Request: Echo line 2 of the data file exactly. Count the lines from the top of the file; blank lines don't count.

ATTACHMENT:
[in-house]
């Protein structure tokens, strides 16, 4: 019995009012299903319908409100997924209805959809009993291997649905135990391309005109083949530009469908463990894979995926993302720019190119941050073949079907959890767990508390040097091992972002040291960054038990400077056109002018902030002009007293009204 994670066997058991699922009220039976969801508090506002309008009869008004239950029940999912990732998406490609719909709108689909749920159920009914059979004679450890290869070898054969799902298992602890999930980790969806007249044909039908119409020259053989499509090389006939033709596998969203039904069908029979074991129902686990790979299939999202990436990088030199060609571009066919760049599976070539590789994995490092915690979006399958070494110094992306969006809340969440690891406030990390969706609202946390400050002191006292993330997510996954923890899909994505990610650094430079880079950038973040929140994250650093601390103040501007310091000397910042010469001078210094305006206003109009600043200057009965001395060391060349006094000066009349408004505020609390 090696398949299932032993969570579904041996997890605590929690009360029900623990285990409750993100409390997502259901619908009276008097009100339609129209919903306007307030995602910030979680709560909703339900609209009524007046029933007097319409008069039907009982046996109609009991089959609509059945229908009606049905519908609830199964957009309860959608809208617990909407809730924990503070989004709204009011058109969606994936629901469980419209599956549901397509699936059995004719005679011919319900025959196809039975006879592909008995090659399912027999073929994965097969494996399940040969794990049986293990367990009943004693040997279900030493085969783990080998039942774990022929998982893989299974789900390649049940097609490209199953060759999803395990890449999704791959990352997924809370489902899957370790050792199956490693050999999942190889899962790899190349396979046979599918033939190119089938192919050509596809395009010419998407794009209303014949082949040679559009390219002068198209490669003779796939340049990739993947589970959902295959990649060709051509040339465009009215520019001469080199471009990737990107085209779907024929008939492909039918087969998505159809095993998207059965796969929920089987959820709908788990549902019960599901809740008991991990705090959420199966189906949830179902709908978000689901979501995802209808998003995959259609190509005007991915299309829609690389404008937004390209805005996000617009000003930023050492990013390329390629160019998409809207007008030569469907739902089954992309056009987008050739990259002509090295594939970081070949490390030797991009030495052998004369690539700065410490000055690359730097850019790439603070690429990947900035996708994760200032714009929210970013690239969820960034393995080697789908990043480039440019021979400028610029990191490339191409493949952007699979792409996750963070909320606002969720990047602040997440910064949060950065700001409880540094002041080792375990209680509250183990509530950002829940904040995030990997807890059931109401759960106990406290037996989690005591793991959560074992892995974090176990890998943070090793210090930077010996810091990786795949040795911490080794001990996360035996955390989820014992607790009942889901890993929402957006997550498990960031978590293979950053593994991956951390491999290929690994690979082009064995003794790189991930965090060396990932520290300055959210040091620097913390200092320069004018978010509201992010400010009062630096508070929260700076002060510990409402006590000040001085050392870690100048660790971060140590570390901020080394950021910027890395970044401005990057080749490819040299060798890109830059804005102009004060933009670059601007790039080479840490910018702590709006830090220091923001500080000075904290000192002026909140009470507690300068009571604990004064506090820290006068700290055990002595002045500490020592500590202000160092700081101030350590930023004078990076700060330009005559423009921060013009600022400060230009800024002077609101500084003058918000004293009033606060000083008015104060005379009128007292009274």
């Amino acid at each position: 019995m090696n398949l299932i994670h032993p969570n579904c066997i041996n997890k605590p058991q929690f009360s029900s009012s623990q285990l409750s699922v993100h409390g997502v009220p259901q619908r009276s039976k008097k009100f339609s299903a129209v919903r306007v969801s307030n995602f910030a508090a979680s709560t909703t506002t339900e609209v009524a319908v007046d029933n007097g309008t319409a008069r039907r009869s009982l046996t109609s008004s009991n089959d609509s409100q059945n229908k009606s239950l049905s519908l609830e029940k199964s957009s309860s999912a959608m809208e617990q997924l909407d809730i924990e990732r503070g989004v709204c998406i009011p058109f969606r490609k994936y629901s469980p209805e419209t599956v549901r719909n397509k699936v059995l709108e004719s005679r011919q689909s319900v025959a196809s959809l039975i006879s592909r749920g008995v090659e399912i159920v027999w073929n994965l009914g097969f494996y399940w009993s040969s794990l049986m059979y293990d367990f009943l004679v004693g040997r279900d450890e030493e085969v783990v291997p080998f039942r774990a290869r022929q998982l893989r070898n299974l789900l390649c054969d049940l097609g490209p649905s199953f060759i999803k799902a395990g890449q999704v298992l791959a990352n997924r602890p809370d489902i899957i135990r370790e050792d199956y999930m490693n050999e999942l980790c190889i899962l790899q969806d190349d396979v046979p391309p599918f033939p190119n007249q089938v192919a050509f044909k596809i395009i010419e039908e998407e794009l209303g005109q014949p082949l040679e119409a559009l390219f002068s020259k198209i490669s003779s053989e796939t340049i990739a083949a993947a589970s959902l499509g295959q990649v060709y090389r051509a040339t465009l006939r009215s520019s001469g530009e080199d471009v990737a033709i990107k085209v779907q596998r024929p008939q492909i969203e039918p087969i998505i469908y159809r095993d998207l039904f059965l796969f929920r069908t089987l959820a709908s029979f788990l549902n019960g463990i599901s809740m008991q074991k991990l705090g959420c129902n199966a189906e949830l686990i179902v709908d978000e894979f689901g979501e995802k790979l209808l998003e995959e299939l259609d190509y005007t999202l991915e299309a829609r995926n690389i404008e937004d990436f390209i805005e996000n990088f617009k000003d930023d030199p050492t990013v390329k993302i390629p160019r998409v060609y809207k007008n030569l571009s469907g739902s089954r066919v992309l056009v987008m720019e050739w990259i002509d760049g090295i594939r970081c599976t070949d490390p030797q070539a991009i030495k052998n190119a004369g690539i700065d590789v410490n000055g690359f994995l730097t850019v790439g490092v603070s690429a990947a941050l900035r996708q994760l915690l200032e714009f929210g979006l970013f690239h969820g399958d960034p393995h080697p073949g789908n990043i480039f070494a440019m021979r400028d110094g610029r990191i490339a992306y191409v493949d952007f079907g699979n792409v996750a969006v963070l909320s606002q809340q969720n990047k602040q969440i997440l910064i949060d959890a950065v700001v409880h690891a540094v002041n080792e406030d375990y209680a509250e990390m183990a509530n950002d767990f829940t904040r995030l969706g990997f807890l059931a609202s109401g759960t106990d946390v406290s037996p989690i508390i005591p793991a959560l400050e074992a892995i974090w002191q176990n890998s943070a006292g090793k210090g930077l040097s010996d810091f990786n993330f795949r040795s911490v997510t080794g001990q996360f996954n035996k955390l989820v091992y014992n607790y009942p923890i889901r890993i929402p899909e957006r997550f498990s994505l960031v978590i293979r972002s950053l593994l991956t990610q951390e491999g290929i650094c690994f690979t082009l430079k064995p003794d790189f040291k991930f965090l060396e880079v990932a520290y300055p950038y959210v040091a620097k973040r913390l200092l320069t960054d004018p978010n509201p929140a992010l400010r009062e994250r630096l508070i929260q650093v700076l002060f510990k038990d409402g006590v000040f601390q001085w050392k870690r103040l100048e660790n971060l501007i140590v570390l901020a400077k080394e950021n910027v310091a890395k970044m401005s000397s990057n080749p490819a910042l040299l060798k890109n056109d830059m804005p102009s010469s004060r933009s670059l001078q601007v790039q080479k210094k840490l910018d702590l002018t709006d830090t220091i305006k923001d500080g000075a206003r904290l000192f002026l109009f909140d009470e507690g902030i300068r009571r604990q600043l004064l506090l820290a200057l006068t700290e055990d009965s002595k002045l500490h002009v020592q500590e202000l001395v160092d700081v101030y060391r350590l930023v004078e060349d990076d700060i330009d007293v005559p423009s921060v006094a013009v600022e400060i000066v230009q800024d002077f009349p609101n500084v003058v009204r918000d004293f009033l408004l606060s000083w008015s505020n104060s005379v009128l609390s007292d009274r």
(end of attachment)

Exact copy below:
């Protein structure tokens, strides 16, 4: 019995009012299903319908409100997924209805959809009993291997649905135990391309005109083949530009469908463990894979995926993302720019190119941050073949079907959890767990508390040097091992972002040291960054038990400077056109002018902030002009007293009204 994670066997058991699922009220039976969801508090506002309008009869008004239950029940999912990732998406490609719909709108689909749920159920009914059979004679450890290869070898054969799902298992602890999930980790969806007249044909039908119409020259053989499509090389006939033709596998969203039904069908029979074991129902686990790979299939999202990436990088030199060609571009066919760049599976070539590789994995490092915690979006399958070494110094992306969006809340969440690891406030990390969706609202946390400050002191006292993330997510996954923890899909994505990610650094430079880079950038973040929140994250650093601390103040501007310091000397910042010469001078210094305006206003109009600043200057009965001395060391060349006094000066009349408004505020609390 090696398949299932032993969570579904041996997890605590929690009360029900623990285990409750993100409390997502259901619908009276008097009100339609129209919903306007307030995602910030979680709560909703339900609209009524007046029933007097319409008069039907009982046996109609009991089959609509059945229908009606049905519908609830199964957009309860959608809208617990909407809730924990503070989004709204009011058109969606994936629901469980419209599956549901397509699936059995004719005679011919319900025959196809039975006879592909008995090659399912027999073929994965097969494996399940040969794990049986293990367990009943004693040997279900030493085969783990080998039942774990022929998982893989299974789900390649049940097609490209199953060759999803395990890449999704791959990352997924809370489902899957370790050792199956490693050999999942190889899962790899190349396979046979599918033939190119089938192919050509596809395009010419998407794009209303014949082949040679559009390219002068198209490669003779796939340049990739993947589970959902295959990649060709051509040339465009009215520019001469080199471009990737990107085209779907024929008939492909039918087969998505159809095993998207059965796969929920089987959820709908788990549902019960599901809740008991991990705090959420199966189906949830179902709908978000689901979501995802209808998003995959259609190509005007991915299309829609690389404008937004390209805005996000617009000003930023050492990013390329390629160019998409809207007008030569469907739902089954992309056009987008050739990259002509090295594939970081070949490390030797991009030495052998004369690539700065410490000055690359730097850019790439603070690429990947900035996708994760200032714009929210970013690239969820960034393995080697789908990043480039440019021979400028610029990191490339191409493949952007699979792409996750963070909320606002969720990047602040997440910064949060950065700001409880540094002041080792375990209680509250183990509530950002829940904040995030990997807890059931109401759960106990406290037996989690005591793991959560074992892995974090176990890998943070090793210090930077010996810091990786795949040795911490080794001990996360035996955390989820014992607790009942889901890993929402957006997550498990960031978590293979950053593994991956951390491999290929690994690979082009064995003794790189991930965090060396990932520290300055959210040091620097913390200092320069004018978010509201992010400010009062630096508070929260700076002060510990409402006590000040001085050392870690100048660790971060140590570390901020080394950021910027890395970044401005990057080749490819040299060798890109830059804005102009004060933009670059601007790039080479840490910018702590709006830090220091923001500080000075904290000192002026909140009470507690300068009571604990004064506090820290006068700290055990002595002045500490020592500590202000160092700081101030350590930023004078990076700060330009005559423009921060013009600022400060230009800024002077609101500084003058918000004293009033606060000083008015104060005379009128007292009274």